MorningWord: 11/9/11: I spent most of yesterday afternoon’s 1.5% rally in the SPX scratching my head asking anyone who would listen why a new PM in Italy and Greece, with both nations scrambling to form “unity govts” and and ECB and IMF with new leadership will be at any way helpful to hurrying the pace of an agreement on the EFSF. One thing I do know is that markets HATE uncertainty and that’s what we got a hole heck of a lot of.
In a round about way, all this forced change of leadership reminds me of a little lesson that my dad (a retired Lt. Cl in the Army Reserve and a smart life strategist) first laid out to me after Gulf War 1 and then again after Gulf War 2. Following the Iraqi invasion of a Sovereign Kuwait in 1990, the U.S. led coalition pushed the Iraqi’s out of Kuwait and then did some damage to their military industrial complex, but never went into Baghdad and displaced Saddam. At the time many called President Bush Sr a coward for not finishing the Job. My Dad had a slightly different take that at the time I probably didn’t understand….but it went something like “Better the Devil That You Know”. So for the next 10 years or so when Saddam would “act up” we would just bomb military installations and annoy him with UN weapons inspectors, and generally he was under control and in someways served as an important counter balance to Iran.
So When Bush Jr.’s coalition went into Iraq in 2002 he went straight for Baghdad, not willing to take the same criticism that his Dad received a decade earlier……and we all know how that went….the country’s displaced leader/govt/society resulted in an almost 10 year chaos…..Now some may say this is not an apples to apples comparison and I concede that, and this example is not meant to be political, but I guess my dad’s point after Gulf War 1, and reinforced after Gulf War 2, was not a bad one, and I often think of this lesson and compare it to situations in the markets and consider how it relates to uncertainty of leadership on a macro or on an individual company level (see YHOO and its never-ending rotating door of CEOs).
At this point I am not sure Europe is gonna be in a much better spot than they were 2 weeks or 2 months ago and if anything the change in leadership may only make compromise that much tougher or extend the duration as Merkel and Sarkozy now have unfamiliar bedfellows. Global Markets have already not taken this kindly following yesterday afternoon’s late day euphoria. As I write at 8am, the DAX is down about 3%, while Italian 5 yr bonds are up 75 bps to over 7%, making new Euro-zone highs. Our Futures are down 2% in sympathy more than erasing yesterdays gains.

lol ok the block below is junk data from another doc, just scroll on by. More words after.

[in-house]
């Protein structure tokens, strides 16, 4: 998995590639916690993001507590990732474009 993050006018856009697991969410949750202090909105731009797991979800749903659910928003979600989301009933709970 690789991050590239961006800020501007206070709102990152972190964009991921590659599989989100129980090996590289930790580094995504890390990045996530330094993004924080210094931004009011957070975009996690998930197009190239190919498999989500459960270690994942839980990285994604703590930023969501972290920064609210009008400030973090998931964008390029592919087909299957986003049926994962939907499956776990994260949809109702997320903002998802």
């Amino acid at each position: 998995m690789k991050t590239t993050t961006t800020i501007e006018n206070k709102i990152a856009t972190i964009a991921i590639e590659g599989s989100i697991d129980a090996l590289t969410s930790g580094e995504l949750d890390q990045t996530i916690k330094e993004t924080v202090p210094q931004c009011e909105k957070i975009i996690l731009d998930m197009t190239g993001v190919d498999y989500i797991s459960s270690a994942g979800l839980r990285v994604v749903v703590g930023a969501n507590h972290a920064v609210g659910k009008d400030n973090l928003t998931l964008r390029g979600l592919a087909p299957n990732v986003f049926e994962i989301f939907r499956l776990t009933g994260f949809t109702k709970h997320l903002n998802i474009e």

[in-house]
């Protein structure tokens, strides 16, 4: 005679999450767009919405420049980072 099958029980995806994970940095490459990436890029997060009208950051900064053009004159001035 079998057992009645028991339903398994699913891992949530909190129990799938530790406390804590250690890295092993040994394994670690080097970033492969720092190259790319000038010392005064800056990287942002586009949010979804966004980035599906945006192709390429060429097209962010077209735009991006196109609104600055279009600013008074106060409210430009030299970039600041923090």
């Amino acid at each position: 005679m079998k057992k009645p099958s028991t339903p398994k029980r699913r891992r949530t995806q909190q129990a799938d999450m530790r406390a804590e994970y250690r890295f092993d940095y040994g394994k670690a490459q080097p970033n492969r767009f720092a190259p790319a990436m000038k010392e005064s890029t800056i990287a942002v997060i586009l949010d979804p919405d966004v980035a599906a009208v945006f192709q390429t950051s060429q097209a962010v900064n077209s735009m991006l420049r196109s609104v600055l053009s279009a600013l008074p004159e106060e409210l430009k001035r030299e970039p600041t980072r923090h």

Today will be a crucial day for the markets in my opinion, if the news (primarily Italian bond yields) gets much worse throughout the morning we could see equity markets get a little panicky for the first time in weeks. SO I remain cautious and defensive and I will reiterate that in times like these, where it appears almost impossible to get your arms around the macro uncertainties, sometimes sitting on your hands and preserving capital can be the most profitable thing you can do. My trading positions generally are leaning to the short side in such names as AAPL, INTC, JEF, BAC, MS and SDS and have very few longs. I continue to trade intra-day generally from the short side and on days like yesterday the need for stops (at least mental ones) could not have been more important.
MorningWord: 11/8/11: Yesterday’s resilience in our equity markets following the European close in the face of the Prime Ministers of Greece and Italy falling by the wayside display a sense of hopefulness that has the potential to be very disappointing for those trying to navigate this macro minefield. If you have been doing this long enough you know that markets climb a wall of worry and that is exactly what they appear to be doing so far this week…..last week’s consolidation below the previous week’s highs seemed a bit more sensible in light of the uncertainty regarding the fate, size and source of funding of the EFSF and the support for austerity by the Greek and Italian people. I guess the one major cross current, and one of the primary reasons our markets appear to be a sort of “flight to quality” is the relative strength of U.S. corporate earnings and the fact that our economic data appears to be “less bad” than it was 4 months ago.
If you are buying U.S. equities here you must believe that the last 4-5 months of mediocre economic data was just a soft patch in a recovery, U.S. corporations will continue to grow earnings, China will have a soft landing and ultimately see an uptick in global growth, and that Europe will finally get it’s act together and put a fund in place to back stop their banks, buy their sovereign debt and take the panic out of the credit markets in Europe that is causing sovereign lending rates to reach EU records. That seems to be a tall order at the moment, but when you consider any incremental progress on even most of the above, it could set up for a re-test of this years previous highs by yearend. I am not positioned for this at the moment as I see any potential hiccups out of Italy or Greece in the coming days as a massive potential road-block to this thesis and therefore I will wait and see. As a trader or an investor it is impossible to get any sort of edge to the situation in Europe, and therefore I continue to sit on my hands and play the micro, albeit at a more cautious rate.